We should all put ourselves in an amputee’s shoes, first and foremost as they want to reacquire the use of their hand. This is where PRISMA Hand I comes in. It is a prototype of a robotic hand developed by a team, PRISMA Lab, in Naples, chaired by a young researcher, Fanny Ficuciello, who has received, under the programme STAR, financial support from University of Naples Federico II, Banco di Napoli Foundation and Compagnia di San Paolo Foundation.
To reconfigure a new symmetry, between a natural hand and a prosthesis, is not simple. It is like building a new alliance. To make this possible, PRISMA Hand I has based its objectives on three main aspects: simplicity, dexterity and low cost.
Simplicity is key to PRISMA Hand I. It is easily connected to the amputee’s arm thanks to a non-invasive armband that uses EMG sensors. The EMG sensors capture the residual physiological signals of the amputee furthermore a voice recognition module is integrated allowing the patient to give verbal commands if the signals are insufficient. Dexterity is a fundamental aspect. The sensors permit the robotic hand to control the strength it uses when grasping different objects of various shapes. Last but not least, low cost is another strong element as it uses Arduino technology allowing a vast number of users to have access to this robotic hand.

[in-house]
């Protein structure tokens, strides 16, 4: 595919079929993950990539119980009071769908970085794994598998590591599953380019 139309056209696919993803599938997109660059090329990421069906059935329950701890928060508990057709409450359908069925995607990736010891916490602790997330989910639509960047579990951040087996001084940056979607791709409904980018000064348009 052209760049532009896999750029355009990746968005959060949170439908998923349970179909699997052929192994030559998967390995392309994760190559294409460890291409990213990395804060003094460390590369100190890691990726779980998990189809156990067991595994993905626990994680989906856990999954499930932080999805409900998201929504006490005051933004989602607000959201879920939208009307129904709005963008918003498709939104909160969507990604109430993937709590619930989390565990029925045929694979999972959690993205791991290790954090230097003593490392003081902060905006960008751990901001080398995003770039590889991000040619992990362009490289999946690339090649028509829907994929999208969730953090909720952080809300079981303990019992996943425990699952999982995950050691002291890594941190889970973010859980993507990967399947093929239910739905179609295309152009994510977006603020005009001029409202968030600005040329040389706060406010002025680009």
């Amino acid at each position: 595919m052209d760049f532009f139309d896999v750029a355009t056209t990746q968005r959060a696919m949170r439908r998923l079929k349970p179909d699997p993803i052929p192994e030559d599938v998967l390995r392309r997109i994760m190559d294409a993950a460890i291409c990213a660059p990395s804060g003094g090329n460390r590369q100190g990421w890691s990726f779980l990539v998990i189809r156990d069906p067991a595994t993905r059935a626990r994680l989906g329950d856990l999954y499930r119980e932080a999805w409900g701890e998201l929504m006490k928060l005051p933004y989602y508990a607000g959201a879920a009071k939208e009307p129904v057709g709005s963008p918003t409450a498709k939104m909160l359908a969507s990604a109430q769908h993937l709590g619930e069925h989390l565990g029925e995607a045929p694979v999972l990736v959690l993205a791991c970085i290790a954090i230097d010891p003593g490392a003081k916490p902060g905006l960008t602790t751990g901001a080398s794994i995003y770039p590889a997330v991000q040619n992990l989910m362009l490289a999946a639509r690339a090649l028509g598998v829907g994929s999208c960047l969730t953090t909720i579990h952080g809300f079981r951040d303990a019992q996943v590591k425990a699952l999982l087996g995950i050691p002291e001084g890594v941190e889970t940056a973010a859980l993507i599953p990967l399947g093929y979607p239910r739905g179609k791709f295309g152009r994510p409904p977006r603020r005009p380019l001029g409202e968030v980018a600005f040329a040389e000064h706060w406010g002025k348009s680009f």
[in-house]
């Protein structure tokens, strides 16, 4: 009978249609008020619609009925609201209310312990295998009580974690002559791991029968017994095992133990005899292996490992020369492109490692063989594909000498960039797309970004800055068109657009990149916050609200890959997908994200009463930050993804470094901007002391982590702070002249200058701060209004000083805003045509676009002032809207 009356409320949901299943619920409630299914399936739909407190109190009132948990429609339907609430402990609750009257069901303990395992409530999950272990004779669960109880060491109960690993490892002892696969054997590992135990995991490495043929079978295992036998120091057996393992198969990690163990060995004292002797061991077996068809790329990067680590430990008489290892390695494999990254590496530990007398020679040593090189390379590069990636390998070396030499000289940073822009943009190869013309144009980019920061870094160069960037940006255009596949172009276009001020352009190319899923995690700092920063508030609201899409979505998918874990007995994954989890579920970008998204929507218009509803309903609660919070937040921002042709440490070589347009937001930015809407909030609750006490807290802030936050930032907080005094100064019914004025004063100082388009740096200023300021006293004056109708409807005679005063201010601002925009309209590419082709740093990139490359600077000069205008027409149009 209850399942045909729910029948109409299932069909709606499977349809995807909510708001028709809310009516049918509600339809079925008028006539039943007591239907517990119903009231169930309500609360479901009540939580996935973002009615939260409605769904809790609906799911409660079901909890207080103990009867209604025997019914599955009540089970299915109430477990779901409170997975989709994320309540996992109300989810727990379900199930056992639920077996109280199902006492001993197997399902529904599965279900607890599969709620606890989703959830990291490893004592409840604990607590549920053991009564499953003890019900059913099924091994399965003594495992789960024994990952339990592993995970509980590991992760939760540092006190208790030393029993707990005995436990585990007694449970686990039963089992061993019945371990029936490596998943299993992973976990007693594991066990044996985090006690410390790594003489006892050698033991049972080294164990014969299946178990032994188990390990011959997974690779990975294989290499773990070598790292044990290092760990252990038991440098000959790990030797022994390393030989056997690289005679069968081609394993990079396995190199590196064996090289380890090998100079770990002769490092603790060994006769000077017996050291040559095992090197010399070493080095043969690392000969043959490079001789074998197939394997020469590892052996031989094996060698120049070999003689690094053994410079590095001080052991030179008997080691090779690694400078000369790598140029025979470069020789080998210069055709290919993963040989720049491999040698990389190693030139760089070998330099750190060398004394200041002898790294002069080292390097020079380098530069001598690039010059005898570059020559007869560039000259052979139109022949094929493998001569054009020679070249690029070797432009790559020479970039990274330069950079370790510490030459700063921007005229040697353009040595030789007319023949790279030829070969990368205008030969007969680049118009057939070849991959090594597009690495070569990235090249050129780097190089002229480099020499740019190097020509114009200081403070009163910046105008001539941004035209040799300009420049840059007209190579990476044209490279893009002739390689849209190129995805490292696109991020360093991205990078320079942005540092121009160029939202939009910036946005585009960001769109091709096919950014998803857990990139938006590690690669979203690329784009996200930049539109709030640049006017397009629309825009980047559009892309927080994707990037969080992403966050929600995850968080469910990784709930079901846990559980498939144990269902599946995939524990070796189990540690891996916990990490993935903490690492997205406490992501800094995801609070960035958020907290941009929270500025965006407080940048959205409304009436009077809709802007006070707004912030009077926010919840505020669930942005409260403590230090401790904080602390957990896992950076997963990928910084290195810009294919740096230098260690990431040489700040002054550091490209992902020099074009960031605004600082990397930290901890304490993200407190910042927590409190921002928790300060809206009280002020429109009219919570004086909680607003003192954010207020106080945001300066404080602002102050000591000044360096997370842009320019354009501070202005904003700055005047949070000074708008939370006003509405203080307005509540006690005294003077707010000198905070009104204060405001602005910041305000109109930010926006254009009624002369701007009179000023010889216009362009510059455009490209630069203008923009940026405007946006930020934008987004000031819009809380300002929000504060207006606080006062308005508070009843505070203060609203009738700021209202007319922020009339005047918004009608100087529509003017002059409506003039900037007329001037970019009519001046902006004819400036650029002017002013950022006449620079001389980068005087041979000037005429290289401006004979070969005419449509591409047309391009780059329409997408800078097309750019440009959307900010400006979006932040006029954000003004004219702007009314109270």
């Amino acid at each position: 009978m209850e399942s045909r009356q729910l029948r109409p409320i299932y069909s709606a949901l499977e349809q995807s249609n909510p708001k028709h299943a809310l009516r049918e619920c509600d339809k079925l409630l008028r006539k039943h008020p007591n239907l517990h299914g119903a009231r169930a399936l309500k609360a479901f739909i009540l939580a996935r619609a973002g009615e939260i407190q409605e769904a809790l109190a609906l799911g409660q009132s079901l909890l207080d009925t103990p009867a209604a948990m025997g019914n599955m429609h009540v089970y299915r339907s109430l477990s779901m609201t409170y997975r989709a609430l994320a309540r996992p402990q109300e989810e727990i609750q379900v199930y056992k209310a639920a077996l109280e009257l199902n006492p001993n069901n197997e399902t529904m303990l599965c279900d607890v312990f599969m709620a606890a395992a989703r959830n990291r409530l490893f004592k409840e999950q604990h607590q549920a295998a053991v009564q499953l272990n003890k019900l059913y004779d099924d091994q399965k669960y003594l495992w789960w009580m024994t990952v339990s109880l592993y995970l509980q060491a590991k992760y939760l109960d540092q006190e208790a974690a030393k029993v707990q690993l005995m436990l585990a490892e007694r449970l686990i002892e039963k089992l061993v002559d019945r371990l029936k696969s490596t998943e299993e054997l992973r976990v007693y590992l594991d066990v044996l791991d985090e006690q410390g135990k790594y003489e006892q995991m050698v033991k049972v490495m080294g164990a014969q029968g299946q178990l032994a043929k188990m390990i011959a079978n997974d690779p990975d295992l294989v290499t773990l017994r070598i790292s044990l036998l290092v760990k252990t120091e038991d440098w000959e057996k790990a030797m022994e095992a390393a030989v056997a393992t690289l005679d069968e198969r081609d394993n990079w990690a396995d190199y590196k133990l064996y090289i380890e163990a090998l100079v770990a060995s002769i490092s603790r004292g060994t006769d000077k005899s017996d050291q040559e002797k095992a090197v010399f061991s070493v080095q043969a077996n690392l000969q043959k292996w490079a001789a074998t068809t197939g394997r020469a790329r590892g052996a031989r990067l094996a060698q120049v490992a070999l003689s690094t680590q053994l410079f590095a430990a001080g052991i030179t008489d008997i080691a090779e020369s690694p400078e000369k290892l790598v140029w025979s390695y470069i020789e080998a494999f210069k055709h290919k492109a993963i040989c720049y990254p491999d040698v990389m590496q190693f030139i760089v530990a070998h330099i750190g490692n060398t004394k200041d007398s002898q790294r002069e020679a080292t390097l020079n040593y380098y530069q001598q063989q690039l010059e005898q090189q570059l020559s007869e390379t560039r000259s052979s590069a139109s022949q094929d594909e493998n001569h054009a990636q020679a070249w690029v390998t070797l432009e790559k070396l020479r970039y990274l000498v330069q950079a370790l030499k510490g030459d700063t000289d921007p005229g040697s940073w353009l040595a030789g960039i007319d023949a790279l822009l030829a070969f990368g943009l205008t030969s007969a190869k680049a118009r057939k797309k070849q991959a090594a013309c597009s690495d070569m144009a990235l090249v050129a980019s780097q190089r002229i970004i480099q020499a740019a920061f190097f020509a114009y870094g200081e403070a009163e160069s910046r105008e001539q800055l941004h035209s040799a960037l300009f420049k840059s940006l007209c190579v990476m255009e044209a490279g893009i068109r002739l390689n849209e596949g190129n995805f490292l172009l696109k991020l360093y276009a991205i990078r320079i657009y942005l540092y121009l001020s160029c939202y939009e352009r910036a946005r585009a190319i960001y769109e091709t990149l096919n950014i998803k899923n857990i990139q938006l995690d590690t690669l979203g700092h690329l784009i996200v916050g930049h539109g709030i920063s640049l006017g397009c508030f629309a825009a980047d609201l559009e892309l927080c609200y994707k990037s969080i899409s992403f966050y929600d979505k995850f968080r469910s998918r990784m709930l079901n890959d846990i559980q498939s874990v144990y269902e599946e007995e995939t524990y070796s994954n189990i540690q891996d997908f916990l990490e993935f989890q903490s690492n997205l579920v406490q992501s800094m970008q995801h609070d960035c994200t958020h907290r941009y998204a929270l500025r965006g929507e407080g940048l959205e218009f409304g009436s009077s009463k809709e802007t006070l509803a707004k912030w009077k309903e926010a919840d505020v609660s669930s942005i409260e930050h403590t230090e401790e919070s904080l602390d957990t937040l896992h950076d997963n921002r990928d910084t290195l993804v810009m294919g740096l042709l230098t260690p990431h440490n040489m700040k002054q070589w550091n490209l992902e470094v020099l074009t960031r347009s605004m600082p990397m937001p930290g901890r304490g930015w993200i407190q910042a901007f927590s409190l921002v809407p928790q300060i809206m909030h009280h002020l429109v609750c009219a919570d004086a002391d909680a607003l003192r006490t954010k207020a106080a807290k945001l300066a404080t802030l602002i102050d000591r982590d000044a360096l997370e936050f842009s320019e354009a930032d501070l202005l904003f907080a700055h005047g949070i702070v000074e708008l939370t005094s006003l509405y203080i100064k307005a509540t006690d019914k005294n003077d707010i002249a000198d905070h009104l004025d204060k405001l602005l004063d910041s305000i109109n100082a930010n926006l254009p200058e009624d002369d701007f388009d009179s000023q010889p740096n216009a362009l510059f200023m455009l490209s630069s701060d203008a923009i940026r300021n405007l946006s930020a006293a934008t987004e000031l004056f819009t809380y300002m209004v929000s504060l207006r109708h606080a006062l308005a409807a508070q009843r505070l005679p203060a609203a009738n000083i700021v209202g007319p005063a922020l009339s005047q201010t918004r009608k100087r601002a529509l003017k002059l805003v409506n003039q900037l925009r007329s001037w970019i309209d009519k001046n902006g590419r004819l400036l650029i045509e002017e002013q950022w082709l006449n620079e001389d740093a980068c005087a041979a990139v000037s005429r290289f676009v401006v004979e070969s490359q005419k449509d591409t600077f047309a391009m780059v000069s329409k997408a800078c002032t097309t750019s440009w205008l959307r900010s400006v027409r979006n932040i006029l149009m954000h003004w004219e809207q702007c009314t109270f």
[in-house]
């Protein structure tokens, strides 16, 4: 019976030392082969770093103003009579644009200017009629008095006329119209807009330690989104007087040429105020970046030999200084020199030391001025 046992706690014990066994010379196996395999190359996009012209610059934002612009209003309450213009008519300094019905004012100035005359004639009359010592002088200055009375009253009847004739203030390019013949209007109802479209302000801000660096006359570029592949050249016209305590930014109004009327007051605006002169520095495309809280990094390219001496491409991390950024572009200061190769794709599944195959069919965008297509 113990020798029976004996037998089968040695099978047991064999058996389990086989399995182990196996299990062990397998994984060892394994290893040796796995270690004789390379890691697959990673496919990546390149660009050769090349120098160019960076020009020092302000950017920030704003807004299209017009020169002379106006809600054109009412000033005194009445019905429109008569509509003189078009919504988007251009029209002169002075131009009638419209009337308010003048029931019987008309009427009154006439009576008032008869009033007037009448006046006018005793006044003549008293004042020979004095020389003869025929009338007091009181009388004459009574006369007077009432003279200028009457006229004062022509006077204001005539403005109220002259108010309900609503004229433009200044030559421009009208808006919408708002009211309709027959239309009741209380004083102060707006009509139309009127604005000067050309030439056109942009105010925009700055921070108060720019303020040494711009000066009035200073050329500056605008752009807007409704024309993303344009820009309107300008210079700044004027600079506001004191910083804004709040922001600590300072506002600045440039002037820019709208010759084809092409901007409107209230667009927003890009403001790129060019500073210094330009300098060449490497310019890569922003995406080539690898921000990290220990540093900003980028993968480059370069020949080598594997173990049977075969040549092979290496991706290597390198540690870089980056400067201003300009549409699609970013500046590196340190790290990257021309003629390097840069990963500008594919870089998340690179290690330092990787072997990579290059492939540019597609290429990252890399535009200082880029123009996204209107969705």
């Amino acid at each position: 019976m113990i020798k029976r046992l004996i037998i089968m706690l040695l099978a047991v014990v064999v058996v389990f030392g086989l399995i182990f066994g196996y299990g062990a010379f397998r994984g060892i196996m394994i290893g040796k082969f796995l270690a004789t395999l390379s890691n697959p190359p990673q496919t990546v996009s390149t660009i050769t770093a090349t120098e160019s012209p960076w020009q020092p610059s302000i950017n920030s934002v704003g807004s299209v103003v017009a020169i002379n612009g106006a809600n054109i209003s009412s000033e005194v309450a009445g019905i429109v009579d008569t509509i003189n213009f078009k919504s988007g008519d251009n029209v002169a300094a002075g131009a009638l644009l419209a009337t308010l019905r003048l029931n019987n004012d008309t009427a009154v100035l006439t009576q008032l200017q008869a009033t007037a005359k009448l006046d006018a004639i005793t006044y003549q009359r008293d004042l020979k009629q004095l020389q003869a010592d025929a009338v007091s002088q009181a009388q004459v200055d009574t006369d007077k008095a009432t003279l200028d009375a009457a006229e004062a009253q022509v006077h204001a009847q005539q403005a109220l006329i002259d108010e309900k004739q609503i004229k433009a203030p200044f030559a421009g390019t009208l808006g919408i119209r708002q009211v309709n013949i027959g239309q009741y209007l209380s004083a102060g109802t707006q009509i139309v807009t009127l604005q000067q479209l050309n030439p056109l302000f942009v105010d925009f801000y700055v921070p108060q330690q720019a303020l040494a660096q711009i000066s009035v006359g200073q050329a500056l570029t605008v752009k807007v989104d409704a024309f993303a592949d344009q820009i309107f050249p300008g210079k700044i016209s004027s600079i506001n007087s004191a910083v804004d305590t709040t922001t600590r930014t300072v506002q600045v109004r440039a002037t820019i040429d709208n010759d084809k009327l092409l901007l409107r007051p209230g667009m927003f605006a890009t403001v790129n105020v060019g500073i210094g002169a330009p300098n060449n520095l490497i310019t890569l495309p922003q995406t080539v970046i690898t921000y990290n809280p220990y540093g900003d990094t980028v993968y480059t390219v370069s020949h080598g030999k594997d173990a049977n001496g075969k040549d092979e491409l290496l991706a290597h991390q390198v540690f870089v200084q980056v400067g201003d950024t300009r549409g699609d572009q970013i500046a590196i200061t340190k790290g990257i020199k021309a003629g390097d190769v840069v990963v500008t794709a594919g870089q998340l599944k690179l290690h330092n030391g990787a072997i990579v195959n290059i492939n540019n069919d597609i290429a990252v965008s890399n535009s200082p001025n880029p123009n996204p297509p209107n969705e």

Refinding the ease of making an everyday action, without invasive constraints with the result of regaining a self-image in its entirety, is the aim of a research in the field of mechanics, electronics, robotics and neuroscience working together.
PRISMA Hand I is to be placed among the first results of MUSHA, an extensive research on surgical robotics and assistance for the development of future generations of bio-inspired instruments and advanced paradigms of bio-aware manipulation.
A research that Fanny Ficuciello defines: “on human co-operation and its robotic extension”.
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